Open Letter to the European Commission:
Without understanding of fire, protection of citizens cannot be guaranteed
23rd June 2017
Fire in our forests or in our buildings is an old evil that has always threatened and harmed humans. Despite being a millennial-old risk to humanity, our understanding of fire remains very limited. Following the very recent events of the Grenfell Tower fire in London and the large forest fires in Portugal, both of which claimed a significant number of lives, an intense EU and worldwide discussion of fire safety issues has started in the media, among authorities, and citizens at large. Many of the questions raised by these dramatic events cannot be answered today because fire science is limited and not sufficiently developed. We as members of the European Scientific Community would like to give our contribution to support a better use of the billions of Euros that are spent annually across the EU to protect buildings, or to fight wildfires, for the safety of citizens, communities, businesses and the environment.
Our concern is not raised just by the accidents of last week. Forest fires are a major issue every summer in Greece, Spain, France, Italy and Portugal, but the risk of devastating forest fires does not only affect the EU southern countries. Due to climate change it is expanding to central and northern countries as well, with new unprecedented fire regimes. In the urban areas, dozens of dramatic building fires occur annually in major EU cities. Accidental fires stress the need for research in several critical areas of science, for example, as how to respond to fire emergencies, how fire grows and how humans behave during emergencies.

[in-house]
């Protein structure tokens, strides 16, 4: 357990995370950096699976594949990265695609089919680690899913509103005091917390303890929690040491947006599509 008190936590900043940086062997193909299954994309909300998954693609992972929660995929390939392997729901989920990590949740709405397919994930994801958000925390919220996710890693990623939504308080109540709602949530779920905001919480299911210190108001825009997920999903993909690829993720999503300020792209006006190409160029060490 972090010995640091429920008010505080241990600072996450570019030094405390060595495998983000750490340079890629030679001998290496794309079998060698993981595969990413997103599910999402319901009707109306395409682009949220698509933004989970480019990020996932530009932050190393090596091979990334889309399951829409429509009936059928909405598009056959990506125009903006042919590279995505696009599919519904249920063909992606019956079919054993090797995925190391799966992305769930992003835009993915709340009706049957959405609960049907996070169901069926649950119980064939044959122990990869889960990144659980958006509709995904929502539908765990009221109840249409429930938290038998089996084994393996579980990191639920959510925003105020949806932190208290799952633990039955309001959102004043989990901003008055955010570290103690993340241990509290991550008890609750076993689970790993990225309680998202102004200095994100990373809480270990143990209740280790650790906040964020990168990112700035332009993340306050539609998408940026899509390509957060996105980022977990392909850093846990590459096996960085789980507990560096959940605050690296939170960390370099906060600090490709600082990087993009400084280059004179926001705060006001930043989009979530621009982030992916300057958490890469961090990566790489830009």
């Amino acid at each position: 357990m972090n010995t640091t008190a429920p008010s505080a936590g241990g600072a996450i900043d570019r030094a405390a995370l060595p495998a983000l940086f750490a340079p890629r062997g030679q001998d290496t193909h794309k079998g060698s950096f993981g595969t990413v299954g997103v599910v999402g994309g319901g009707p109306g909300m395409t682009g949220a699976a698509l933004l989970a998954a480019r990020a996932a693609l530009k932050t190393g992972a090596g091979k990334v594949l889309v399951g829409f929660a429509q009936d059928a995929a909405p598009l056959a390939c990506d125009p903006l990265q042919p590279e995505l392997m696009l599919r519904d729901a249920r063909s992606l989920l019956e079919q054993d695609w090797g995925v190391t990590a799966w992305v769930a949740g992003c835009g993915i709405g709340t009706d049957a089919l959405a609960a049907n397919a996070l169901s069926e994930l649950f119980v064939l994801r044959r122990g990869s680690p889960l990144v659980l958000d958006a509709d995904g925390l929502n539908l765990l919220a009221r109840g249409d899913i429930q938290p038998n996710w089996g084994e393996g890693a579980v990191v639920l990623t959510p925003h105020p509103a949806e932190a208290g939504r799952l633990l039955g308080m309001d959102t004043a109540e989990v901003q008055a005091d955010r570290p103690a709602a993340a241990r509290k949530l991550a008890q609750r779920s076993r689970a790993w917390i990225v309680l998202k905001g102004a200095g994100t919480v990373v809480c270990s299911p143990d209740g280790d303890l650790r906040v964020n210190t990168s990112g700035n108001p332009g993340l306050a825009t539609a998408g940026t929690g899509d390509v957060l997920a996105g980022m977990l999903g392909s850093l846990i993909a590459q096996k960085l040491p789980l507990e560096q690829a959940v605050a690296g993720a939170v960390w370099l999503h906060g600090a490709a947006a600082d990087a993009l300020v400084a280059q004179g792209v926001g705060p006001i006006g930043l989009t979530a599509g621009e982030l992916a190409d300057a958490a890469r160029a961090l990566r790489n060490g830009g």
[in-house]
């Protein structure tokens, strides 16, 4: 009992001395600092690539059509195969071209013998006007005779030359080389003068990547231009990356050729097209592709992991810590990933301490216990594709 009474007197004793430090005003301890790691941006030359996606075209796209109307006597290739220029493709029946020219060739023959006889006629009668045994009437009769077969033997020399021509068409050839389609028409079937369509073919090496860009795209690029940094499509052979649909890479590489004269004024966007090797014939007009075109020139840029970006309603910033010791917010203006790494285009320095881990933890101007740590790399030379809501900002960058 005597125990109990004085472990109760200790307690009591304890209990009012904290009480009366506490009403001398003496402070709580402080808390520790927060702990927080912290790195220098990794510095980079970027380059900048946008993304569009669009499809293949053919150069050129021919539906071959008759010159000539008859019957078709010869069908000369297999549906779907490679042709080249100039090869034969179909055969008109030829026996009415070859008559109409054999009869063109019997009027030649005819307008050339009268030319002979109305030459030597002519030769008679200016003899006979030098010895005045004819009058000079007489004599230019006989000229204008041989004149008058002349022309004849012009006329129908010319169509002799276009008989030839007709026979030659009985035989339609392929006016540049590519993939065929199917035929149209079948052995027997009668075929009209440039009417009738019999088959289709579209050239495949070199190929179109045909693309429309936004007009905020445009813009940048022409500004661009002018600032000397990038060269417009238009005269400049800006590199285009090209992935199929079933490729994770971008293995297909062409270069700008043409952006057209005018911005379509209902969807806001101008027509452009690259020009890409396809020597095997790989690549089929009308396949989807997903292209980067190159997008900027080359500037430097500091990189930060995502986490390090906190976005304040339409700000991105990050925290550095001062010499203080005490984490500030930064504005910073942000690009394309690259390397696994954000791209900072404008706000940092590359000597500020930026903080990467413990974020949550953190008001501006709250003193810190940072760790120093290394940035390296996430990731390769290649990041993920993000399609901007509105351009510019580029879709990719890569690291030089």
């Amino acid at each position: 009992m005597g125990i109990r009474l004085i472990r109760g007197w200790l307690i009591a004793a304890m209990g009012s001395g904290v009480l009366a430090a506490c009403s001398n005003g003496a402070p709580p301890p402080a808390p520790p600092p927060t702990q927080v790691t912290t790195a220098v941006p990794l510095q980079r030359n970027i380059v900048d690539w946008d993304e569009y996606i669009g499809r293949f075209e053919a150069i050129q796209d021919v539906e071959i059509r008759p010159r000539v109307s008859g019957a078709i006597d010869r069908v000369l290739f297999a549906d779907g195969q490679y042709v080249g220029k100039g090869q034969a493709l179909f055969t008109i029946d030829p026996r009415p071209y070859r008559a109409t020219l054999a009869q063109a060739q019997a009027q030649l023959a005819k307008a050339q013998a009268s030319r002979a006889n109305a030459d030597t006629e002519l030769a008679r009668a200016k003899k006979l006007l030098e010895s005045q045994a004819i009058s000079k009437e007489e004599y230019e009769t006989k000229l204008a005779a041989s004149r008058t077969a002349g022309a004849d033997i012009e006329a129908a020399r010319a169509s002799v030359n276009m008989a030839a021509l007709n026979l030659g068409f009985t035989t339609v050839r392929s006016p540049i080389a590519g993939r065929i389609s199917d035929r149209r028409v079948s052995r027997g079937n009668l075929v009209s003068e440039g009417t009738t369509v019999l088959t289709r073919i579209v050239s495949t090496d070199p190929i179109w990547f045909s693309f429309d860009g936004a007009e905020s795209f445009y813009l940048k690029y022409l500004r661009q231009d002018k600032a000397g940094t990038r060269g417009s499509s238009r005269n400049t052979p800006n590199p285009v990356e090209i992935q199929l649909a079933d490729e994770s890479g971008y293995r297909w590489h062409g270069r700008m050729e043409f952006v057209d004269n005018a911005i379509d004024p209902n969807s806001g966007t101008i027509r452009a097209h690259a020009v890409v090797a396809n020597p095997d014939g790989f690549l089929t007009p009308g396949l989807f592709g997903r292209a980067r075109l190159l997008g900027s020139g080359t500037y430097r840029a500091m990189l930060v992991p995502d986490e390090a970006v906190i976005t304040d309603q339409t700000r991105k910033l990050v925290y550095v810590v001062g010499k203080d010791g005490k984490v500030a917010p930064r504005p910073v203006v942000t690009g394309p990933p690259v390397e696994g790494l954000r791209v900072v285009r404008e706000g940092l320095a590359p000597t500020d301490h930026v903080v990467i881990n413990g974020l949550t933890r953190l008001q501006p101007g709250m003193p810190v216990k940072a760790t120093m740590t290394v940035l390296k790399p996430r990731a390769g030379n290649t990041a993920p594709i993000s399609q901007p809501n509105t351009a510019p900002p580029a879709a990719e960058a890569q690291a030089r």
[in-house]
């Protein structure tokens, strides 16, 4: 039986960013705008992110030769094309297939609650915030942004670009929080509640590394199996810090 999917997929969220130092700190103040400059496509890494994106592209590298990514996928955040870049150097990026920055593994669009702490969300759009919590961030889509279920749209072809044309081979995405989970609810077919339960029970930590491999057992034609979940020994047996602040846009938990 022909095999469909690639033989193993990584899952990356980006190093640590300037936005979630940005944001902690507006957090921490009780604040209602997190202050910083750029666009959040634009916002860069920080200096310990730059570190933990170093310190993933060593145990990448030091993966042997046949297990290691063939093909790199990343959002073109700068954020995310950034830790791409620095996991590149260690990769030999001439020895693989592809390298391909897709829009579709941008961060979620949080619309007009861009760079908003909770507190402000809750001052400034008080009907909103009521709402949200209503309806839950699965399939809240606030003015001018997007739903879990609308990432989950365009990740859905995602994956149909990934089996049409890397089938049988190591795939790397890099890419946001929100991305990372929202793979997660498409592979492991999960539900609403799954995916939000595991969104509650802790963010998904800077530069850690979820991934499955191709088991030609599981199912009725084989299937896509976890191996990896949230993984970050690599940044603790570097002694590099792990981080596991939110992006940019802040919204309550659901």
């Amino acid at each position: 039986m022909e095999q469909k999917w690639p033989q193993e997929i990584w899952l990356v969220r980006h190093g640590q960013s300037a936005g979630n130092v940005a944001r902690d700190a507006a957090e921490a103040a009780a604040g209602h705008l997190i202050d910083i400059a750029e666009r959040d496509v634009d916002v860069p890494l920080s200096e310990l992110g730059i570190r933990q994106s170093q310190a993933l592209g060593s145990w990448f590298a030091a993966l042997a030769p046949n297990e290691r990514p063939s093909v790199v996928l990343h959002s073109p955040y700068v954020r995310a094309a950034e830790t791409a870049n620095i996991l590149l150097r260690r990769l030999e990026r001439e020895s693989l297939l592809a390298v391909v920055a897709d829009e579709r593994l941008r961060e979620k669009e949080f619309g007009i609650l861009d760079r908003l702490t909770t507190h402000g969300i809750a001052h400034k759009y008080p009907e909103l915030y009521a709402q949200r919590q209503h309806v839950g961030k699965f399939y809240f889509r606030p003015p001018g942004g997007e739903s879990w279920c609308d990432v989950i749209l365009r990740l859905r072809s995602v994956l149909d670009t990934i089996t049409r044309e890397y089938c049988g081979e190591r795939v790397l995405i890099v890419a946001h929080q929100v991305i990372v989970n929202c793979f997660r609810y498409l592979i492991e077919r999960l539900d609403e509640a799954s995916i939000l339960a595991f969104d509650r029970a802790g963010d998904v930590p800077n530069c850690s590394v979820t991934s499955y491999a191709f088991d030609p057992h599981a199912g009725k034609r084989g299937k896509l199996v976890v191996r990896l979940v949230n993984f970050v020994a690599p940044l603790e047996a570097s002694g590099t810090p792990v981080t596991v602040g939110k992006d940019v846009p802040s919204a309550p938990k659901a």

In sharp contrast, Horizon 2020, the EU’s current funding mechanism, pays negligible attention to the fire safety and related areas, and provides little funding to fire science community. As representatives of the fire safety scientists, we write to underline the urgent need to support fire safety and request that the EU takes our reflections into account. The allocation of substantial funds to fire research and fire safety innovation.
Although all EU countries face and will continue facing substantial fire threats in buildings and in the forest, there are limited opportunities for sustained and concerted scientific discovery or coordination of efforts among EU research institutions, many of which are world leading in this field.
Without a better understanding of fire, safety technologies needed to protect our citizens we cannot provide a safer life to our Citizens and to those who live among us or just visit Europe. We declare ourselves ready to assist you in this quest.
George Boustras, Professor of Risk Assessment at European University Cyprus, Cyprus.
Guillermo Rein, Reader at the Department of Mechanical Engineering of Imperial College London, UK
Bart Merci, Professor, Department of Flow, Heat and Combustion Mechanics, University of Ghent, Belgium
Domingos Xavier Viegas, Full Professor at the Department of Mechanical Engineering of the University of Coimbra, Portugal
Eulàlia Planas, Associate Professor at the Department of Chemical Engineering of the Universitat Politècnica de Catalunya
Paul-Antoine Santoni, Professor at the University of Corsica, France
Oriol Vilalta, Director at Pau Costa Foundation
Vladimir Molkov, Professor of Fire Safety Science, Director of Hydrogen Safety Engineering and Research Centre (HySAFER), Ulster University, UK
Siaka Dembele, Associate Professor, Kingston University London, UK.
Enrico Ronchi, Associate Senior Lecturer in Evacuation Modelling at Lund University, Sweden